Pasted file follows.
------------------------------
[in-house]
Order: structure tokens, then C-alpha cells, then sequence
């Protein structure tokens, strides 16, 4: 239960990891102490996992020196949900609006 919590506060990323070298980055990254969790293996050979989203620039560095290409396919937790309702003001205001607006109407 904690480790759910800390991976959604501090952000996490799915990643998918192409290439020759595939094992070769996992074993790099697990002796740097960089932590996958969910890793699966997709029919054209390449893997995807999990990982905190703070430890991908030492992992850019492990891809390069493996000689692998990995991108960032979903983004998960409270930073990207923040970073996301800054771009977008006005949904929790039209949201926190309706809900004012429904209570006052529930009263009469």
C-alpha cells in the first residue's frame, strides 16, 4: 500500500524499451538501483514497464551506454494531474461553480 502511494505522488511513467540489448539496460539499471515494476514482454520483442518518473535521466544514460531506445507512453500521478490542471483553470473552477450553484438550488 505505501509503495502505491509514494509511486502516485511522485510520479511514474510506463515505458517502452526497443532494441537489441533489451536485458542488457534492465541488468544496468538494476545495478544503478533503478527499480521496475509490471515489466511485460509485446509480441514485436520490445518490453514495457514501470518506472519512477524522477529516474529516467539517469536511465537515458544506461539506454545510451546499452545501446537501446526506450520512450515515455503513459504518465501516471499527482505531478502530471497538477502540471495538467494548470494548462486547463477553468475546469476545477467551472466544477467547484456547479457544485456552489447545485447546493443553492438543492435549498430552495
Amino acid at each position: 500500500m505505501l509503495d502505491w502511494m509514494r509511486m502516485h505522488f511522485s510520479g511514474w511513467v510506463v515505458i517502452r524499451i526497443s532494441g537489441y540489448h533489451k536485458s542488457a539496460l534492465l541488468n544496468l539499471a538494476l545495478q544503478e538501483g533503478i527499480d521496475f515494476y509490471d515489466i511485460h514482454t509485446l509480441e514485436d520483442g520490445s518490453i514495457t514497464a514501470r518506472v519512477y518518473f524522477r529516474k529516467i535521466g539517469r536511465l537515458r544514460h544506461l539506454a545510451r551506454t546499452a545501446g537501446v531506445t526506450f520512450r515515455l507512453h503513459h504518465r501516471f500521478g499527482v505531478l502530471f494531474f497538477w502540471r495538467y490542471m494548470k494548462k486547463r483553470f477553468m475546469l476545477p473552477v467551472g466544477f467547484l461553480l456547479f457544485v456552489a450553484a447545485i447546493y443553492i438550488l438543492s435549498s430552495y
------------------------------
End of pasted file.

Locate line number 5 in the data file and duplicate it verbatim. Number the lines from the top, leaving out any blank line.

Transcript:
Amino acid at each position: 500500500m505505501l509503495d502505491w502511494m509514494r509511486m502516485h505522488f511522485s510520479g511514474w511513467v510506463v515505458i517502452r524499451i526497443s532494441g537489441y540489448h533489451k536485458s542488457a539496460l534492465l541488468n544496468l539499471a538494476l545495478q544503478e538501483g533503478i527499480d521496475f515494476y509490471d515489466i511485460h514482454t509485446l509480441e514485436d520483442g520490445s518490453i514495457t514497464a514501470r518506472v519512477y518518473f524522477r529516474k529516467i535521466g539517469r536511465l537515458r544514460h544506461l539506454a545510451r551506454t546499452a545501446g537501446v531506445t526506450f520512450r515515455l507512453h503513459h504518465r501516471f500521478g499527482v505531478l502530471f494531474f497538477w502540471r495538467y490542471m494548470k494548462k486547463r483553470f477553468m475546469l476545477p473552477v467551472g466544477f467547484l461553480l456547479f457544485v456552489a450553484a447545485i447546493y443553492i438550488l438543492s435549498s430552495y